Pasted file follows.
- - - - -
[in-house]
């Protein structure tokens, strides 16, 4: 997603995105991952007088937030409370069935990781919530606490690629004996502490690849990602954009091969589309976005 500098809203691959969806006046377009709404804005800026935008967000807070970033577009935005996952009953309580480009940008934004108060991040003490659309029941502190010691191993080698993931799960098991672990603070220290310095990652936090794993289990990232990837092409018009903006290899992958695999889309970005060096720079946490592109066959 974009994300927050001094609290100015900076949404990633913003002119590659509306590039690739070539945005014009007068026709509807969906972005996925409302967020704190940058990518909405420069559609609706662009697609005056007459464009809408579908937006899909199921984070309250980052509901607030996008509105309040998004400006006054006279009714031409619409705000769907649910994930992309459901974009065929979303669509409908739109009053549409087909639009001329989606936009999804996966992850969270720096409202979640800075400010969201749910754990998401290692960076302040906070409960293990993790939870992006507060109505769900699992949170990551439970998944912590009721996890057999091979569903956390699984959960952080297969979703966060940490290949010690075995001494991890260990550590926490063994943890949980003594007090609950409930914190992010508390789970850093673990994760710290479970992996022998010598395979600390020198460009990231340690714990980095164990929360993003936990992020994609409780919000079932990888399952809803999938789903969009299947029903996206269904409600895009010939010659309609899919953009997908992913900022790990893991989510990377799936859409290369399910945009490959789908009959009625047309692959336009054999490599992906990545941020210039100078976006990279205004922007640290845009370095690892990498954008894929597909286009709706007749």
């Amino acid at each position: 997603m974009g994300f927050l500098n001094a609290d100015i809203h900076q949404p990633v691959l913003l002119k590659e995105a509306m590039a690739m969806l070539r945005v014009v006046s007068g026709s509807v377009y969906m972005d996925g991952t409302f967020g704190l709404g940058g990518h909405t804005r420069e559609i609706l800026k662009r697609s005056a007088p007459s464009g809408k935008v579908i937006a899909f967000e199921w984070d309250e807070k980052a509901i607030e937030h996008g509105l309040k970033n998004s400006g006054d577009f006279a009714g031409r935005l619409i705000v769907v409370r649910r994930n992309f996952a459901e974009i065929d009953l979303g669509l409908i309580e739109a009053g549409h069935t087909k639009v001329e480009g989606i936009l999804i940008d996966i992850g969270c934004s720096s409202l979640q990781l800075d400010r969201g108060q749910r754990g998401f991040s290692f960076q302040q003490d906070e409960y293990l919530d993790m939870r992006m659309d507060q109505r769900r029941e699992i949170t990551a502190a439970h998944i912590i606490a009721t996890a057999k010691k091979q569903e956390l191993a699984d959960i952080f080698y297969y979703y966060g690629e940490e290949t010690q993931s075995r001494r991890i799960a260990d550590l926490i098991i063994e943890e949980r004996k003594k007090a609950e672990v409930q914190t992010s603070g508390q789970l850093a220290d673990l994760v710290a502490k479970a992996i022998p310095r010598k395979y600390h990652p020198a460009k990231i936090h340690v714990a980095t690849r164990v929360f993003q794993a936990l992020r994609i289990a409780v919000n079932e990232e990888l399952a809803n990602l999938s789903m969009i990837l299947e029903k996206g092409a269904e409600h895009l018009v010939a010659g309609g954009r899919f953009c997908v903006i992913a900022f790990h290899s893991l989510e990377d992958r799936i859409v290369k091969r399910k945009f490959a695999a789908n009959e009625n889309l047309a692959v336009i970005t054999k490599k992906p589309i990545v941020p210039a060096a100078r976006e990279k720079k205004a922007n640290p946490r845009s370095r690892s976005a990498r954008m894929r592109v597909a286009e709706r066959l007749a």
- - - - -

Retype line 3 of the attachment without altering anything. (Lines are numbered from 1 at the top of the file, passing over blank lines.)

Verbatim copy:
């Amino acid at each position: 997603m974009g994300f927050l500098n001094a609290d100015i809203h900076q949404p990633v691959l913003l002119k590659e995105a509306m590039a690739m969806l070539r945005v014009v006046s007068g026709s509807v377009y969906m972005d996925g991952t409302f967020g704190l709404g940058g990518h909405t804005r420069e559609i609706l800026k662009r697609s005056a007088p007459s464009g809408k935008v579908i937006a899909f967000e199921w984070d309250e807070k980052a509901i607030e937030h996008g509105l309040k970033n998004s400006g006054d577009f006279a009714g031409r935005l619409i705000v769907v409370r649910r994930n992309f996952a459901e974009i065929d009953l979303g669509l409908i309580e739109a009053g549409h069935t087909k639009v001329e480009g989606i936009l999804i940008d996966i992850g969270c934004s720096s409202l979640q990781l800075d400010r969201g108060q749910r754990g998401f991040s290692f960076q302040q003490d906070e409960y293990l919530d993790m939870r992006m659309d507060q109505r769900r029941e699992i949170t990551a502190a439970h998944i912590i606490a009721t996890a057999k010691k091979q569903e956390l191993a699984d959960i952080f080698y297969y979703y966060g690629e940490e290949t010690q993931s075995r001494r991890i799960a260990d550590l926490i098991i063994e943890e949980r004996k003594k007090a609950e672990v409930q914190t992010s603070g508390q789970l850093a220290d673990l994760v710290a502490k479970a992996i022998p310095r010598k395979y600390h990652p020198a460009k990231i936090h340690v714990a980095t690849r164990v929360f993003q794993a936990l992020r994609i289990a409780v919000n079932e990232e990888l399952a809803n990602l999938s789903m969009i990837l299947e029903k996206g092409a269904e409600h895009l018009v010939a010659g309609g954009r899919f953009c997908v903006i992913a900022f790990h290899s893991l989510e990377d992958r799936i859409v290369k091969r399910k945009f490959a695999a789908n009959e009625n889309l047309a692959v336009i970005t054999k490599k992906p589309i990545v941020p210039a060096a100078r976006e990279k720079k205004a922007n640290p946490r845009s370095r690892s976005a990498r954008m894929r592109v597909a286009e709706r066959l007749a």